Hair Liberty’s Nicole Hollis, our Resident Curl Chemist, is back from hiatus answering your most urgent hair questions. Got one for her? Email me at firstname.lastname@example.org using “Hair Liberty” in the subject line and she may answer your question right here on the blog.
What’s the best way to cleanse my hair? Is the shampoo free method or Low-Poo method better than regular shampoo?
The point of shampoo is to clean your hair and scalp. Everyone needs a regular shampoo! Think of washing your hair like washing your face. Shampoo free and Co-washing are like the Oil cleansing method, Low-Poo is like using Cetaphil or some other lotion-like cleanser, and regular shampoo is every other face wash on the market. If you have acne prone skin, or you wear a lot of makeup, or you sweat a lot during the day, you choose a face wash with those things in mind…same thing with shampoo. We all know the kinks in our hair prevent the natural oils from traveling down the hair shaft. But, think about that. That means the oil is left sitting on the scalp, mixing with sweat, and dirt from the environment. The excess oil needs to be cleansed away regularly for your scalp to stay healthy. Plus, leaving product residue on your hair will cause tangles and breakage. You have to cleanse thoroughly, but gently, and there are plenty of shampoos that can do that. Some of the shampoos that earned the Hair Liberty “Highly Recommended” status are Jane Carter Solutions Moisture Nourishing Shampoo, Kinky Curly Come Clean, and Motions Weightless Conditioning Shampoo.
I’m finding little pieces of my hair on the sink. Please help me keep my hair from breaking off!
Many people try to stop breakage with extra moisturizers and/or protein, but you really have to pay attention to every step of your hair care routine. You have to use a gentle shampoo and a conditioner that contains hydrolyzed protein and good detangling ingredients. It’s equally important to only comb damp or conditioner-saturated hair. The more kinky the hair, the more it will break when it’s combed and it should never be brushed. Brushing isn’t for hair health, it‘s just for styling. 50 strokes a day to help hair growth is a myth and even then it was never meant for kinky hair.
If you’re not sure why your hair is breaking, it’s best to get a trim. Everyone hates to lose hair, but even if you turn your whole routine around you won’t be able to drastically improve breaking ends. It’s better to “start fresh” and maintain your ends from there. If they start to get thin and tangled again soon after the trim, you’ll know you’re still doing something unhealthy. You want to be able to go at least 8 weeks before your ends start to feel like tangled threads. Remember, your hair is always being damaged. Your goal is to slow down the damage cycle so you can enjoy each inch of hair for as long as possible before it needs to be cut off.
It can take a while to find a routine that reduces breakage, but once you have the right products and are doing the right things, don’t stop! Don’t look for cheaper substitutes for your holy grail products and don’t start heat styling or combing more because you think your hair is stronger. Kinky hair will always be fragile and it will always need the best care you can give it.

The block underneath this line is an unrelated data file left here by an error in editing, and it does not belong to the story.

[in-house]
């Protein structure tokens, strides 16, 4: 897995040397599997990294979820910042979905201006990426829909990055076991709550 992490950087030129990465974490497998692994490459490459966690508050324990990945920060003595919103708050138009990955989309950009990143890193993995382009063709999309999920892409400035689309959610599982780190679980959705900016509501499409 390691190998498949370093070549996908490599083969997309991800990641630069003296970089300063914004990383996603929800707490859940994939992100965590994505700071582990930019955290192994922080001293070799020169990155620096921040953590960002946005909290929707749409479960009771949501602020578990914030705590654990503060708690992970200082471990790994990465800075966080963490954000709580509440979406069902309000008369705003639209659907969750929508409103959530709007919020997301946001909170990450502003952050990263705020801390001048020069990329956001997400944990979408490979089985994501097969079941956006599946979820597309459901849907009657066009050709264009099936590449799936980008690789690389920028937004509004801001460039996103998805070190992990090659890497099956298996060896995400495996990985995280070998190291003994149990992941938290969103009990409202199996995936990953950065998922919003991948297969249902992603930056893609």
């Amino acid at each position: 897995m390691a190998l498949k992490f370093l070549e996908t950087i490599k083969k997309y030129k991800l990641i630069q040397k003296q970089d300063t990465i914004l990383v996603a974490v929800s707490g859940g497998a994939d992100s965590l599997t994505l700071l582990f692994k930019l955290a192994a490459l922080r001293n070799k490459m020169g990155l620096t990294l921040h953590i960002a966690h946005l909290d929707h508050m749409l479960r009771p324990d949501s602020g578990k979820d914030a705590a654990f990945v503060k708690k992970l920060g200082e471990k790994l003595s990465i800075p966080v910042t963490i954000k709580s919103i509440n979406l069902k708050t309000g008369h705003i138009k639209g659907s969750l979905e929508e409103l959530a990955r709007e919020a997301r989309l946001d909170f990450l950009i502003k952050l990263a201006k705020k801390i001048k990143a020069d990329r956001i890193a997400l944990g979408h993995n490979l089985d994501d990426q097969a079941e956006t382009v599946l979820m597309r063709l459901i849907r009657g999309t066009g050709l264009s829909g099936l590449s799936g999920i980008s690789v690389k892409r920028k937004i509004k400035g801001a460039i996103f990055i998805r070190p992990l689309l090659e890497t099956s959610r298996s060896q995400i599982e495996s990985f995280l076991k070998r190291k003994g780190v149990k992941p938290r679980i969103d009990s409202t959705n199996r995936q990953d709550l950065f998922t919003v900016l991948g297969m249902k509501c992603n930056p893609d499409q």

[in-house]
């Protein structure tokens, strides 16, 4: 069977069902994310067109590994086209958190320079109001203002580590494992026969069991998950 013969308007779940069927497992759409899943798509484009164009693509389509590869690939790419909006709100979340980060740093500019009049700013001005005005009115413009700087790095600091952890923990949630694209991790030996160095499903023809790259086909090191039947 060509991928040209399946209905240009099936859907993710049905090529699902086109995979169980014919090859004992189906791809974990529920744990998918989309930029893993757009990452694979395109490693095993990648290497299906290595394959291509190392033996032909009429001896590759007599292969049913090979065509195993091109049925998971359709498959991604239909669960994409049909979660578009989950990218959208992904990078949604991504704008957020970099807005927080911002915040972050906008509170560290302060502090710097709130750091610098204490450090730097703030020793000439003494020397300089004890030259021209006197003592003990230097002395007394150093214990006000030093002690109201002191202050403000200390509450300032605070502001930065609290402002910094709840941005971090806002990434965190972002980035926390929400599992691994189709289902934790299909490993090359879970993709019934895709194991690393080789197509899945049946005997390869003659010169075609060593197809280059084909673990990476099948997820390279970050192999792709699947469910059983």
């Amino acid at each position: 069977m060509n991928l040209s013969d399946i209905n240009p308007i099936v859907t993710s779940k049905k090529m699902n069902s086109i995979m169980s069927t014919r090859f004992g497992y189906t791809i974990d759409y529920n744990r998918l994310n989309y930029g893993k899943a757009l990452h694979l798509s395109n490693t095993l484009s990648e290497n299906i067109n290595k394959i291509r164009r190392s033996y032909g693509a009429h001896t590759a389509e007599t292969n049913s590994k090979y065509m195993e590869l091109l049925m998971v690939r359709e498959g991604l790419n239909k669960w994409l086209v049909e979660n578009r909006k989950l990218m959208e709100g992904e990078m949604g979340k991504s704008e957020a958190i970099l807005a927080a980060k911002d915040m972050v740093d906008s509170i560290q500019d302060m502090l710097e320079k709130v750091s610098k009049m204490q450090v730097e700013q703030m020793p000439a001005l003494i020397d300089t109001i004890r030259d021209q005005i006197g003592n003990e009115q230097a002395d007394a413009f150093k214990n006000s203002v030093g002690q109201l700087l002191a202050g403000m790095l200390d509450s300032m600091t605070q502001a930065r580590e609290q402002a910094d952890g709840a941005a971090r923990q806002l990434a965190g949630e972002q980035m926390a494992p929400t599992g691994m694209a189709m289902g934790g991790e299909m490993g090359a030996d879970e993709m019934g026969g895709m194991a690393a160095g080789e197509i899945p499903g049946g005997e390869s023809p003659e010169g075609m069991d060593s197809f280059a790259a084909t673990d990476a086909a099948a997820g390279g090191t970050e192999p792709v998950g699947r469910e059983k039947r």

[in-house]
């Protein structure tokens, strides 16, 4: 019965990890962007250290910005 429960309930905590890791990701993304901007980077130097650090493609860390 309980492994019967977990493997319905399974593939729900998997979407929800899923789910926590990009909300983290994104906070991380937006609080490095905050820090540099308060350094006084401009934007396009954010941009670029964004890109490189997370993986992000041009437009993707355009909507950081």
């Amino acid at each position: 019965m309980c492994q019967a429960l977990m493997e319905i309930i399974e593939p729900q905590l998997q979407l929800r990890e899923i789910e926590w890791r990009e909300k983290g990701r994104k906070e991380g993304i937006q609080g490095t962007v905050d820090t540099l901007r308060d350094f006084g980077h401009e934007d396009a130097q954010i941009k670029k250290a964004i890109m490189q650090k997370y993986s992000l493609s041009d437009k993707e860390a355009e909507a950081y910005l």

Hair Liberty (def): The freedom to rock whatever style you want, whenever you want. Curly, straight, natural, relaxed, whatever! Free yourself. For more info, visit www.hairliberty.org
Nice article and I totally agree about needing different cleansing methods. I wanna start co-washing for the fall/winter but I use Shea butter( a very small amount) and oils as a sealant so…co-washing may not be enough.
In regards to shampooing, everyone's hair is different. I use to be able to shampoo with deep cleansers with every day (I wash and go) but after a while even KC Come Clean feels harsh. Now, I low poo 75% of the time with Black Soap or CJ Daily Fix and then give my hair a good cleanse with a Come Clean type product after every 3-4 days of washes or so just to have a clean slate again. Just listen to your hair and do what works for you.
The article states you may need a trim if your hair is breaking but it depends on where the breakage is. If it is your ends then a trim is a good idea but if it is further up the hair shaft I don't think a trim will solve the issue. This article isn't very clear on what kind of breakage she is speaking of.
@ hair brush. There are many things that could lead to breakage including split ends, which is why a cut or trim can be a good idea. The whole point of the article is that it provides many options. I've had breakage due to split ends and a trim helped me. The only 'poor advice' is the fact that u think u are some sort of faux hair guru, who thinks the same method applies for everyone!
The article is fine. The article didn't say u must get a cut, but put it 4ward as an option. If u knew anything about hair, u would know addressing the moisture protein balance isn't always enough
Can't say I agree w/most of these assertions. Advising a cut instead of addressing the moisture/protein balance of the hair, which leads to breakage probably much more significantly than other factors, is just poor advice.
The link below will take you to a survey I created. I need to gather data about women of color and their hair care product choices as a project for class. I am a fellow kinky/curly girl and chose a hair care line made specifically for women of color with relaxed or natural hair as my focus. The survey asks question about your decision making process for choosing products for your special hair needs. I would be so grateful if you participated and passed the survey on to any of your friends who are naturally curly girls.